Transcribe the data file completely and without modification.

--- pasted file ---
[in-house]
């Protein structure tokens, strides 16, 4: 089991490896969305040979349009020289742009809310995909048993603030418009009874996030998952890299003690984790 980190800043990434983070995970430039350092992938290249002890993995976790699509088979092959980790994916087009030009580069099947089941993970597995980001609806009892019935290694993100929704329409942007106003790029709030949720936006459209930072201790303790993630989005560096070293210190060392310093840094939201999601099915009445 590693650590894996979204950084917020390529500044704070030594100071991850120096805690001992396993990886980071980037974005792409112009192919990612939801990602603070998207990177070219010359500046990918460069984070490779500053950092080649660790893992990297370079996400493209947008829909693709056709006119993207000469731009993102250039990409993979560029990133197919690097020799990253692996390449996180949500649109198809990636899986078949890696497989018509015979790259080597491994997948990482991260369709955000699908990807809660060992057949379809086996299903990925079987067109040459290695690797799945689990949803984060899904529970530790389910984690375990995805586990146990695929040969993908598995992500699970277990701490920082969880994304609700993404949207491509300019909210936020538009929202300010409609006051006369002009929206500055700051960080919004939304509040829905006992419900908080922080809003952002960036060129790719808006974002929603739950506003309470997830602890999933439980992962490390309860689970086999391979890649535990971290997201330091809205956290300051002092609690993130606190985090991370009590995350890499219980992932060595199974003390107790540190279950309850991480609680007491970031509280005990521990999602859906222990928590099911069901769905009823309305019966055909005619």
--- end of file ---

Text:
[in-house]
């Protein structure tokens, strides 16, 4: 089991490896969305040979349009020289742009809310995909048993603030418009009874996030998952890299003690984790 980190800043990434983070995970430039350092992938290249002890993995976790699509088979092959980790994916087009030009580069099947089941993970597995980001609806009892019935290694993100929704329409942007106003790029709030949720936006459209930072201790303790993630989005560096070293210190060392310093840094939201999601099915009445 590693650590894996979204950084917020390529500044704070030594100071991850120096805690001992396993990886980071980037974005792409112009192919990612939801990602603070998207990177070219010359500046990918460069984070490779500053950092080649660790893992990297370079996400493209947008829909693709056709006119993207000469731009993102250039990409993979560029990133197919690097020799990253692996390449996180949500649109198809990636899986078949890696497989018509015979790259080597491994997948990482991260369709955000699908990807809660060992057949379809086996299903990925079987067109040459290695690797799945689990949803984060899904529970530790389910984690375990995805586990146990695929040969993908598995992500699970277990701490920082969880994304609700993404949207491509300019909210936020538009929202300010409609006051006369002009929206500055700051960080919004939304509040829905006992419900908080922080809003952002960036060129790719808006974002929603739950506003309470997830602890999933439980992962490390309860689970086999391979890649535990971290997201330091809205956290300051002092609690993130606190985090991370009590995350890499219980992932060595199974003390107790540190279950309850991480609680007491970031509280005990521990999602859906222990928590099911069901769905009823309305019966055909005619």